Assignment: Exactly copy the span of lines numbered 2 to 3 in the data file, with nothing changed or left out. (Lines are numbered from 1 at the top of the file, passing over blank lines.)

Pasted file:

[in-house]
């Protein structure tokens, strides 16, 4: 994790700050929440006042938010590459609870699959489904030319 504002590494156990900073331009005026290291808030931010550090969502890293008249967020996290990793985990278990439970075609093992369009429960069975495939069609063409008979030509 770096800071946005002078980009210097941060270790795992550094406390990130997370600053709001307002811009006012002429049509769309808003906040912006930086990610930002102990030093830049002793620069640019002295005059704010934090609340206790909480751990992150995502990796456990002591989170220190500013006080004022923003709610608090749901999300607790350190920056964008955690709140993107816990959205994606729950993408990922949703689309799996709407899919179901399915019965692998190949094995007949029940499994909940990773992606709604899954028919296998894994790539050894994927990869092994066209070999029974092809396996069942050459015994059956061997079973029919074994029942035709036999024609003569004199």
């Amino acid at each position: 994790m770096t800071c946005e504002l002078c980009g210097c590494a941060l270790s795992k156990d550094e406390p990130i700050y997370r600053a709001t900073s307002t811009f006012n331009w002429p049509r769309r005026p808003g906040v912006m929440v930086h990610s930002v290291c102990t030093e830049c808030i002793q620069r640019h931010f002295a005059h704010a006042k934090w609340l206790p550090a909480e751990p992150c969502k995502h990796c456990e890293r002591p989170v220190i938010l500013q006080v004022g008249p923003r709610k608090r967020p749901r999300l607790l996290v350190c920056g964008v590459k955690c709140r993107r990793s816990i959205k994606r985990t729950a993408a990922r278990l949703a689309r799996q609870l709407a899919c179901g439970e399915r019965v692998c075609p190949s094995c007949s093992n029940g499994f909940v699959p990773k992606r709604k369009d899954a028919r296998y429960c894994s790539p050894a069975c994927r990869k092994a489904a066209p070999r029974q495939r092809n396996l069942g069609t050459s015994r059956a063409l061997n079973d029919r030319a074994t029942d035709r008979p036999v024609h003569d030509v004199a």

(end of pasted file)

């Protein structure tokens, strides 16, 4: 994790700050929440006042938010590459609870699959489904030319 504002590494156990900073331009005026290291808030931010550090969502890293008249967020996290990793985990278990439970075609093992369009429960069975495939069609063409008979030509 770096800071946005002078980009210097941060270790795992550094406390990130997370600053709001307002811009006012002429049509769309808003906040912006930086990610930002102990030093830049002793620069640019002295005059704010934090609340206790909480751990992150995502990796456990002591989170220190500013006080004022923003709610608090749901999300607790350190920056964008955690709140993107816990959205994606729950993408990922949703689309799996709407899919179901399915019965692998190949094995007949029940499994909940990773992606709604899954028919296998894994790539050894994927990869092994066209070999029974092809396996069942050459015994059956061997079973029919074994029942035709036999024609003569004199």
């Amino acid at each position: 994790m770096t800071c946005e504002l002078c980009g210097c590494a941060l270790s795992k156990d550094e406390p990130i700050y997370r600053a709001t900073s307002t811009f006012n331009w002429p049509r769309r005026p808003g906040v912006m929440v930086h990610s930002v290291c102990t030093e830049c808030i002793q620069r640019h931010f002295a005059h704010a006042k934090w609340l206790p550090a909480e751990p992150c969502k995502h990796c456990e890293r002591p989170v220190i938010l500013q006080v004022g008249p923003r709610k608090r967020p749901r999300l607790l996290v350190c920056g964008v590459k955690c709140r993107r990793s816990i959205k994606r985990t729950a993408a990922r278990l949703a689309r799996q609870l709407a899919c179901g439970e399915r019965v692998c075609p190949s094995c007949s093992n029940g499994f909940v699959p990773k992606r709604k369009d899954a028919r296998y429960c894994s790539p050894a069975c994927r990869k092994a489904a066209p070999r029974q495939r092809n396996l069942g069609t050459s015994r059956a063409l061997n079973d029919r030319a074994t029942d035709r008979p036999v024609h003569d030509v004199a």